Support 100 years of independent journalism.

  1. Politics
15 June 2017updated 16 Jun 2017 1:23pm

Commons Confidential: lunching with losers

Your weekly dose of gossip from around Westminster.

By Kevin Maguire

Dazed and angry Tory survivors are swapping tales of colleagues who never made it back to parliament, cut down by reckless Theresa May’s friendly fire. Top of the blue-on-blue casualty list is the loyalist Jason McCartney, who lost Colne Valley by 915 votes to Labour’s retired teacher Thelma Walker.

The former RAF officer boasted of his fight to save Huddersfield Royal Infirmary. He marched, spoke at meetings, held a debate in the Commons and even raised the threat at Prime Minister’s Questions. So McCartney’s molten fury was understandable when hapless May tipped up in West Yorkshire to denounce “scaremongering” about NHS cuts. Tory colleagues whimper that he privately blames May’s ignorance for his defeat. Her supposed mastery of detail was as overspun as the competency.

While May was destroying the Tories, the Jezza bounce boosted Labour MPs who failed to topple him. The majority jumped 13.4 per cent to 14,477 in Stockport for Ann Coffey, who, with Margaret Hodge (up 10.1 per cent to 21,608 in Barking), tabled last summer’s no-confidence vote. Coffey surprised a young constituent enthused by the Elderly Comrade, I hear, dismissing an unaffordable manifesto, slating Corbyn and predicting a May win. The bemused lad still voted Labour.

How ironic that the fate of the vanquished blue prince Ben “Son of John” Gummer was sealed by an absence of high-profile visits to Ipswich. He basked in the title of most powerful minister we had never heard of. My Suffolk snout reports miffed locals felt unloved by Tories they had heard of as they returned Gummer, Jr to deserved obscurity and impotence.

The Brexit Action Man David Davis is on manoeuvres at home and abroad, with the SAS reservist tipped as bumptious Boris Johnson’s broken-nosed rival for the May Queen’s crown. Davis marches on his stomach, enjoying a leisurely lunch at a Westminster restaurant only days before the election. DD wasn’t alone in believing a thumping Tory victory was on a plate.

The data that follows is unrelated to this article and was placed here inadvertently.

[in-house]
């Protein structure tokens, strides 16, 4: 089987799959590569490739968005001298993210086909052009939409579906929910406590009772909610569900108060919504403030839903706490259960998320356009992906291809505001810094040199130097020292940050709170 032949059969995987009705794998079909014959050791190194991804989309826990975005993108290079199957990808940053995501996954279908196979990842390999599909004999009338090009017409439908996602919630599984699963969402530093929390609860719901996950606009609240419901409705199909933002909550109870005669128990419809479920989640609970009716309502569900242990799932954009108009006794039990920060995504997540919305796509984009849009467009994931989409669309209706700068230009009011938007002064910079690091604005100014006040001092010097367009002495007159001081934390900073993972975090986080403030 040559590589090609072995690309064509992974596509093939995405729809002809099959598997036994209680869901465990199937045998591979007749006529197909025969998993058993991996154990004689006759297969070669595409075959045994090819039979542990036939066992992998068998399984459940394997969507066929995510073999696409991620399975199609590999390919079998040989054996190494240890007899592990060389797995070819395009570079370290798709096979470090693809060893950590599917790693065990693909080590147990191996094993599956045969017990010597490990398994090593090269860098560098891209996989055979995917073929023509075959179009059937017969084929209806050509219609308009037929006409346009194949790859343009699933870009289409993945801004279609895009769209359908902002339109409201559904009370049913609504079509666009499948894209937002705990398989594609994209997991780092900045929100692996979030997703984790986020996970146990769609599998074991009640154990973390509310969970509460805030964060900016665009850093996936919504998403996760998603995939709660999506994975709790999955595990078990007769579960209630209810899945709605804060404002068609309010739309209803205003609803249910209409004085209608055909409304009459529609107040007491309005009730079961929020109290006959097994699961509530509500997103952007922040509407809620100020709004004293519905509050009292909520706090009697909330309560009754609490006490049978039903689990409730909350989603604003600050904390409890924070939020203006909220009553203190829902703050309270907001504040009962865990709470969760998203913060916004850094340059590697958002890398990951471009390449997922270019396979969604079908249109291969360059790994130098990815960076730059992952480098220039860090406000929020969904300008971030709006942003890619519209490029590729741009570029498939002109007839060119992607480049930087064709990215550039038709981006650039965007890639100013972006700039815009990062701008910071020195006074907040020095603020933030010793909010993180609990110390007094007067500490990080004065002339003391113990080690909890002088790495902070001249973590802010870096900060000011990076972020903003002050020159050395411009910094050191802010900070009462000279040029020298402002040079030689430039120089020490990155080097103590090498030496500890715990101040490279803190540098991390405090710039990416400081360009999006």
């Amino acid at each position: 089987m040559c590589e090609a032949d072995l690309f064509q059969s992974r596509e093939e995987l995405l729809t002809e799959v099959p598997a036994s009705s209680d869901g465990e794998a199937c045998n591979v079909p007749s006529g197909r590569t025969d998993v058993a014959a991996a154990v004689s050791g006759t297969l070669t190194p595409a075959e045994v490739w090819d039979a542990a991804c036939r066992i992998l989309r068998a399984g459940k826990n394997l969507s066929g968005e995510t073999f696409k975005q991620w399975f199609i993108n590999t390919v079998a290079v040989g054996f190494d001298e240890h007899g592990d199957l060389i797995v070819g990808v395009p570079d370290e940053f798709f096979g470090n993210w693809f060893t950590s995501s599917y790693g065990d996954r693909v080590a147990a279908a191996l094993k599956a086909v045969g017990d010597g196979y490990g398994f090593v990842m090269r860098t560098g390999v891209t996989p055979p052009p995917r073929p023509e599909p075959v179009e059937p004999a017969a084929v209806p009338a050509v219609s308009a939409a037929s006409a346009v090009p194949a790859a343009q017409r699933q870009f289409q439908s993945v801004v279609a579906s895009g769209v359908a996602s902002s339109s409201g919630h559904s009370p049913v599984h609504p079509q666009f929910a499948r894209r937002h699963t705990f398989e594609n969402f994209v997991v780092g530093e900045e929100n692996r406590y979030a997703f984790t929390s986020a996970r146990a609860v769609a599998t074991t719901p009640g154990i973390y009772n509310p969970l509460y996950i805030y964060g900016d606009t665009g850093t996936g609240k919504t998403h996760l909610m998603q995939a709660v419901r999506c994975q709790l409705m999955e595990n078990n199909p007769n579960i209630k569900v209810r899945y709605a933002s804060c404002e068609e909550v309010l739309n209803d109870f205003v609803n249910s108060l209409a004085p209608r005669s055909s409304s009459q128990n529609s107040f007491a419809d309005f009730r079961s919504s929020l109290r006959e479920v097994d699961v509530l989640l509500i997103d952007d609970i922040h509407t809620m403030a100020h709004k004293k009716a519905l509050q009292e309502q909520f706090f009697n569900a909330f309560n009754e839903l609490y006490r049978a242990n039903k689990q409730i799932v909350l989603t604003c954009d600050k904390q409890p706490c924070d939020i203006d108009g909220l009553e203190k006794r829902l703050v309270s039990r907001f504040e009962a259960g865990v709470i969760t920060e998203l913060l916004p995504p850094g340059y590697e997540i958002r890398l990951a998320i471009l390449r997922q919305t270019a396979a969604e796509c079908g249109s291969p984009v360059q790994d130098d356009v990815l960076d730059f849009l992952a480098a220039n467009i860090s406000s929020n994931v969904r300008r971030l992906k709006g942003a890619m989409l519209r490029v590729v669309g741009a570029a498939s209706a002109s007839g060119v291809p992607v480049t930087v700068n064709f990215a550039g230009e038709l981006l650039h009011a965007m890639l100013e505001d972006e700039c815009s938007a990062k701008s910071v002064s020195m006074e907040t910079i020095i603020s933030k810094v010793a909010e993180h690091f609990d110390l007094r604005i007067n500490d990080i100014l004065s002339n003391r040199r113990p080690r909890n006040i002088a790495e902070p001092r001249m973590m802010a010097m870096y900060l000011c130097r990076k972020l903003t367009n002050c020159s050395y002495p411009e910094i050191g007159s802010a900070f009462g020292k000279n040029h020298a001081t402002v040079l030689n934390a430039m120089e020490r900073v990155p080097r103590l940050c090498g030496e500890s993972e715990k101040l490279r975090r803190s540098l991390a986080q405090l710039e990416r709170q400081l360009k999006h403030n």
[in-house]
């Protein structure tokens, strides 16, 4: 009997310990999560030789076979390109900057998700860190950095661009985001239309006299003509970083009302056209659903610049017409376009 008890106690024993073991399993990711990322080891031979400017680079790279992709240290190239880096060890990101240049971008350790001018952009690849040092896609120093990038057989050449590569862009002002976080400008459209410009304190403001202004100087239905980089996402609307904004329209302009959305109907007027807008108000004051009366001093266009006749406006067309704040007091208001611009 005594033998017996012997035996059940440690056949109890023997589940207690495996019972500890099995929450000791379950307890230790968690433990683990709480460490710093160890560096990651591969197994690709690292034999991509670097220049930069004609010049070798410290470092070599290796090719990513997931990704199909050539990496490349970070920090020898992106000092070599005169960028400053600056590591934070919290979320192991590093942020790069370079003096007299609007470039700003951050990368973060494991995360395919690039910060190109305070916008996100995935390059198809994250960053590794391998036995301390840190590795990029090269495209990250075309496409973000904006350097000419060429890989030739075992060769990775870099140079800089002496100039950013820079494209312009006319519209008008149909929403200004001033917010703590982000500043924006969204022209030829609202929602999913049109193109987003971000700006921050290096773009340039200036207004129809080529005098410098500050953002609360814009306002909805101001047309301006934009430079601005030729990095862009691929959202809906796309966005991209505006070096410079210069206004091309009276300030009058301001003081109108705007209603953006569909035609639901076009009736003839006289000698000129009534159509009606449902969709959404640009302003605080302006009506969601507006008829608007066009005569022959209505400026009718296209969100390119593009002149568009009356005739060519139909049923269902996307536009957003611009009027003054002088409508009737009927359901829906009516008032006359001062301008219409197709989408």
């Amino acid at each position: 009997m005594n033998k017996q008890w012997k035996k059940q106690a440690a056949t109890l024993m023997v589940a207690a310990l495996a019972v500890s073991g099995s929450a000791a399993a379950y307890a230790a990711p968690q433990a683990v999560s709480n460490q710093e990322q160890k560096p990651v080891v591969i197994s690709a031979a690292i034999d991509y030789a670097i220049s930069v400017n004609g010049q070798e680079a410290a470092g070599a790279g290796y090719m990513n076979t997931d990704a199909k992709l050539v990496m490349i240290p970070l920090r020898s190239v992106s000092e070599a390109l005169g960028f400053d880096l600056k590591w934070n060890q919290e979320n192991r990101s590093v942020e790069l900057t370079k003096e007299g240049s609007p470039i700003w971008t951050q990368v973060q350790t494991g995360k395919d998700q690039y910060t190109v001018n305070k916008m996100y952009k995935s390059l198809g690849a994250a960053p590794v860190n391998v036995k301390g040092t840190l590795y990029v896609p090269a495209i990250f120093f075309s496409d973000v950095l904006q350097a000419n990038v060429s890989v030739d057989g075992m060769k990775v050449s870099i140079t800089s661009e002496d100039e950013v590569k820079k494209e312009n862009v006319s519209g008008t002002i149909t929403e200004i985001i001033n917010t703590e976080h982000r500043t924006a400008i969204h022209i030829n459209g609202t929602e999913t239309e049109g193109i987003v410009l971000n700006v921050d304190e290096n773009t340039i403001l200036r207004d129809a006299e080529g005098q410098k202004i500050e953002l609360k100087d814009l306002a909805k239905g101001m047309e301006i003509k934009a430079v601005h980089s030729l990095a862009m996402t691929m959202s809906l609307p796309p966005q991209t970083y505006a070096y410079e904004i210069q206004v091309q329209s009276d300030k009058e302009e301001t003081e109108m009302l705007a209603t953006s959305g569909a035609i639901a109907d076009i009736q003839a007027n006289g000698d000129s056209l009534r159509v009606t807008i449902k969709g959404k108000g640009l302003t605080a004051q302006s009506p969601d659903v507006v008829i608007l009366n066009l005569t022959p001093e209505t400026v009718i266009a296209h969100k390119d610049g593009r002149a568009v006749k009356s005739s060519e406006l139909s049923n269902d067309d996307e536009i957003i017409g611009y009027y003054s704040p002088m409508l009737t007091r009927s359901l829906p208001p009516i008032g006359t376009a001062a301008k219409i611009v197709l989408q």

Sign up for The New Statesman’s newsletters Tick the boxes of the newsletters you would like to receive. Quick and essential guide to domestic and global politics from the New Statesman's politics team. The New Statesman’s global affairs newsletter, every Monday and Friday. The best of the New Statesman, delivered to your inbox every weekday morning. A weekly round-up of The New Statesman's climate, environment and sustainability content. A handy, three-minute glance at the week ahead in companies, markets, regulation and investment, landing in your inbox every Monday morning. Our weekly culture newsletter – from books and art to pop culture and memes – sent every Friday. A weekly round-up of some of the best articles featured in the most recent issue of the New Statesman, sent each Saturday. A weekly dig into the New Statesman’s archive of over 100 years of stellar and influential journalism, sent each Wednesday. Sign up to receive information regarding NS events, subscription offers & product updates.

Over at the Daily Mail, Paul Dacre the Queen-maker prepared a triumphant Union Jack front page with the headline, “Now let’s get on with Brexit”. The 10pm exit poll saw the splash spiked at 10.02. Dacre departed the office shortly afterwards.

Bad news is good news for George Osborne. The Tory avenger informed ITV that he would leave the election-night show by 3am for a kip before editing London’s freesheet. Osborne asked to stay on with Ed Balls when he realised May was flopping. This is personal, not political.

Asked on the stump if he would return to British politics, David Miliband was overheard replying, “Only if I’m wanted.” That’s a no, then.

This article appears in the 14 Jun 2017 issue of the New Statesman, Corbyn: revenge of the rebel